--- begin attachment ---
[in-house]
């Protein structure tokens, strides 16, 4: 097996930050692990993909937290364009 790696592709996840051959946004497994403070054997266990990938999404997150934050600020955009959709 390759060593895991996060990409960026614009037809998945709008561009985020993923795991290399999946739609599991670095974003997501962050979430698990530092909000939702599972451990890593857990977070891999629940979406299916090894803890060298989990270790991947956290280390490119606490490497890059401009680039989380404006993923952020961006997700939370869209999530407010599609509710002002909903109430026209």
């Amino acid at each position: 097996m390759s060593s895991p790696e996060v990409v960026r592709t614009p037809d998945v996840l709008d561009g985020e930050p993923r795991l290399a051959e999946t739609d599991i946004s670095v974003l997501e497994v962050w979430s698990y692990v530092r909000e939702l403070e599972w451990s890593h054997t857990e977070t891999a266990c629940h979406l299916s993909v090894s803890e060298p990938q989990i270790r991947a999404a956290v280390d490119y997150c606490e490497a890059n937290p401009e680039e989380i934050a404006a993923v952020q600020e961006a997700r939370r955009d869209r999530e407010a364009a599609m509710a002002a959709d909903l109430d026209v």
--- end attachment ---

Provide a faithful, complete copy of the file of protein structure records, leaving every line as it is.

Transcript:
[in-house]
């Protein structure tokens, strides 16, 4: 097996930050692990993909937290364009 790696592709996840051959946004497994403070054997266990990938999404997150934050600020955009959709 390759060593895991996060990409960026614009037809998945709008561009985020993923795991290399999946739609599991670095974003997501962050979430698990530092909000939702599972451990890593857990977070891999629940979406299916090894803890060298989990270790991947956290280390490119606490490497890059401009680039989380404006993923952020961006997700939370869209999530407010599609509710002002909903109430026209």
């Amino acid at each position: 097996m390759s060593s895991p790696e996060v990409v960026r592709t614009p037809d998945v996840l709008d561009g985020e930050p993923r795991l290399a051959e999946t739609d599991i946004s670095v974003l997501e497994v962050w979430s698990y692990v530092r909000e939702l403070e599972w451990s890593h054997t857990e977070t891999a266990c629940h979406l299916s993909v090894s803890e060298p990938q989990i270790r991947a999404a956290v280390d490119y997150c606490e490497a890059n937290p401009e680039e989380i934050a404006a993923v952020q600020e961006a997700r939370r955009d869209r999530e407010a364009a599609m509710a002002a959709d909903l109430d026209v």